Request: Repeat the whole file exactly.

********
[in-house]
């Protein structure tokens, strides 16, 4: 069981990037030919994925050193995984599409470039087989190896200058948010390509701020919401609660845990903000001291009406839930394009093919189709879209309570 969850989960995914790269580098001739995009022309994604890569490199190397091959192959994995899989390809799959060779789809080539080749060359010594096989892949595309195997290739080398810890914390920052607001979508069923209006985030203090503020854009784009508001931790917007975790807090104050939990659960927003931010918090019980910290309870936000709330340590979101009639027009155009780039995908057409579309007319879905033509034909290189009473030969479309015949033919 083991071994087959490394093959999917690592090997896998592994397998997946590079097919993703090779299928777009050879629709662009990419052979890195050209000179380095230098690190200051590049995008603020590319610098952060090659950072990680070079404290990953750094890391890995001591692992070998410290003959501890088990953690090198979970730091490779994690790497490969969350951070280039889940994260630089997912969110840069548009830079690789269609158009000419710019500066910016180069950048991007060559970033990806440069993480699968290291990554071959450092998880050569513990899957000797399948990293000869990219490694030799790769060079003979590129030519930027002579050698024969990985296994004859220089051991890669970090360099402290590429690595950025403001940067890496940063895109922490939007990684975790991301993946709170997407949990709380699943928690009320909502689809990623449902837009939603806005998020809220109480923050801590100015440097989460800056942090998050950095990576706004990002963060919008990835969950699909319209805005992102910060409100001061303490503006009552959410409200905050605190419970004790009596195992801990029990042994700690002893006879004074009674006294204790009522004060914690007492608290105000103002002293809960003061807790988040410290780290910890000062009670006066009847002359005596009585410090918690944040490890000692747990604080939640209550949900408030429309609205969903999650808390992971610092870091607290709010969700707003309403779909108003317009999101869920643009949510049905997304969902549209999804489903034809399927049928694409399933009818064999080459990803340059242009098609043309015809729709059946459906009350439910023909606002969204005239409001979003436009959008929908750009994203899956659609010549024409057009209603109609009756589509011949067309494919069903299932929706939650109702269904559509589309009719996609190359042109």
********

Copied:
[in-house]
């Protein structure tokens, strides 16, 4: 069981990037030919994925050193995984599409470039087989190896200058948010390509701020919401609660845990903000001291009406839930394009093919189709879209309570 969850989960995914790269580098001739995009022309994604890569490199190397091959192959994995899989390809799959060779789809080539080749060359010594096989892949595309195997290739080398810890914390920052607001979508069923209006985030203090503020854009784009508001931790917007975790807090104050939990659960927003931010918090019980910290309870936000709330340590979101009639027009155009780039995908057409579309007319879905033509034909290189009473030969479309015949033919 083991071994087959490394093959999917690592090997896998592994397998997946590079097919993703090779299928777009050879629709662009990419052979890195050209000179380095230098690190200051590049995008603020590319610098952060090659950072990680070079404290990953750094890391890995001591692992070998410290003959501890088990953690090198979970730091490779994690790497490969969350951070280039889940994260630089997912969110840069548009830079690789269609158009000419710019500066910016180069950048991007060559970033990806440069993480699968290291990554071959450092998880050569513990899957000797399948990293000869990219490694030799790769060079003979590129030519930027002579050698024969990985296994004859220089051991890669970090360099402290590429690595950025403001940067890496940063895109922490939007990684975790991301993946709170997407949990709380699943928690009320909502689809990623449902837009939603806005998020809220109480923050801590100015440097989460800056942090998050950095990576706004990002963060919008990835969950699909319209805005992102910060409100001061303490503006009552959410409200905050605190419970004790009596195992801990029990042994700690002893006879004074009674006294204790009522004060914690007492608290105000103002002293809960003061807790988040410290780290910890000062009670006066009847002359005596009585410090918690944040490890000692747990604080939640209550949900408030429309609205969903999650808390992971610092870091607290709010969700707003309403779909108003317009999101869920643009949510049905997304969902549209999804489903034809399927049928694409399933009818064999080459990803340059242009098609043309015809729709059946459906009350439910023909606002969204005239409001979003436009959008929908750009994203899956659609010549024409057009209603109609009756589509011949067309494919069903299932929706939650109702269904559509589309009719996609190359042109």